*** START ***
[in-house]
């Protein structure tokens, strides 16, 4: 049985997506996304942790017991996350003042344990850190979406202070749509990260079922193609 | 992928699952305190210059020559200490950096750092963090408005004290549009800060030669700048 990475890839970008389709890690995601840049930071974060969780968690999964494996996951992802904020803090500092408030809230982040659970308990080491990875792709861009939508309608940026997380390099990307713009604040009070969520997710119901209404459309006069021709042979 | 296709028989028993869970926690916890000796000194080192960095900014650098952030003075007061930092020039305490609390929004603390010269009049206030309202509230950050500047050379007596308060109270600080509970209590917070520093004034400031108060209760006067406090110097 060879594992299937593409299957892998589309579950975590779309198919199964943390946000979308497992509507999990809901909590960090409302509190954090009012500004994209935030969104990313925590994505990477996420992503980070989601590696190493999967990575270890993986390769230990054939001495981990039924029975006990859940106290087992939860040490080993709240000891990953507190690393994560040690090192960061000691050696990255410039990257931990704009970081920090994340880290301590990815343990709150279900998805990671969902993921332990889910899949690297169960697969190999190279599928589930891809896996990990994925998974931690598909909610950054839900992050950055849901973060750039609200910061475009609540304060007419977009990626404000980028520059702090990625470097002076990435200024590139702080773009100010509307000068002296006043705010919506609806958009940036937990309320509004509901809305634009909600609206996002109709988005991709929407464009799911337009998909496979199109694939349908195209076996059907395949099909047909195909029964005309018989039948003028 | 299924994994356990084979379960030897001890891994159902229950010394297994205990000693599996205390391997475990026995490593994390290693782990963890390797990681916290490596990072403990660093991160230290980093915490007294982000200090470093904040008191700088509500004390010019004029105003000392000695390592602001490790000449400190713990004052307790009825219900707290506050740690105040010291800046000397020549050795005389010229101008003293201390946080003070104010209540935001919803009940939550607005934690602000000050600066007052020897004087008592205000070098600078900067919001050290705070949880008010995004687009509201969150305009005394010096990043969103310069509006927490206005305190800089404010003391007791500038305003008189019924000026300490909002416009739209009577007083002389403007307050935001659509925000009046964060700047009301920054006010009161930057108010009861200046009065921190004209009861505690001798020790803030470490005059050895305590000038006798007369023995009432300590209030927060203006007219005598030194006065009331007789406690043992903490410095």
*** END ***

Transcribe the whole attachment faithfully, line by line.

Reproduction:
[in-house]
């Protein structure tokens, strides 16, 4: 049985997506996304942790017991996350003042344990850190979406202070749509990260079922193609 | 992928699952305190210059020559200490950096750092963090408005004290549009800060030669700048 990475890839970008389709890690995601840049930071974060969780968690999964494996996951992802904020803090500092408030809230982040659970308990080491990875792709861009939508309608940026997380390099990307713009604040009070969520997710119901209404459309006069021709042979 | 296709028989028993869970926690916890000796000194080192960095900014650098952030003075007061930092020039305490609390929004603390010269009049206030309202509230950050500047050379007596308060109270600080509970209590917070520093004034400031108060209760006067406090110097 060879594992299937593409299957892998589309579950975590779309198919199964943390946000979308497992509507999990809901909590960090409302509190954090009012500004994209935030969104990313925590994505990477996420992503980070989601590696190493999967990575270890993986390769230990054939001495981990039924029975006990859940106290087992939860040490080993709240000891990953507190690393994560040690090192960061000691050696990255410039990257931990704009970081920090994340880290301590990815343990709150279900998805990671969902993921332990889910899949690297169960697969190999190279599928589930891809896996990990994925998974931690598909909610950054839900992050950055849901973060750039609200910061475009609540304060007419977009990626404000980028520059702090990625470097002076990435200024590139702080773009100010509307000068002296006043705010919506609806958009940036937990309320509004509901809305634009909600609206996002109709988005991709929407464009799911337009998909496979199109694939349908195209076996059907395949099909047909195909029964005309018989039948003028 | 299924994994356990084979379960030897001890891994159902229950010394297994205990000693599996205390391997475990026995490593994390290693782990963890390797990681916290490596990072403990660093991160230290980093915490007294982000200090470093904040008191700088509500004390010019004029105003000392000695390592602001490790000449400190713990004052307790009825219900707290506050740690105040010291800046000397020549050795005389010229101008003293201390946080003070104010209540935001919803009940939550607005934690602000000050600066007052020897004087008592205000070098600078900067919001050290705070949880008010995004687009509201969150305009005394010096990043969103310069509006927490206005305190800089404010003391007791500038305003008189019924000026300490909002416009739209009577007083002389403007307050935001659509925000009046964060700047009301920054006010009161930057108010009861200046009065921190004209009861505690001798020790803030470490005059050895305590000038006798007369023995009432300590209030927060203006007219005598030194006065009331007789406690043992903490410095």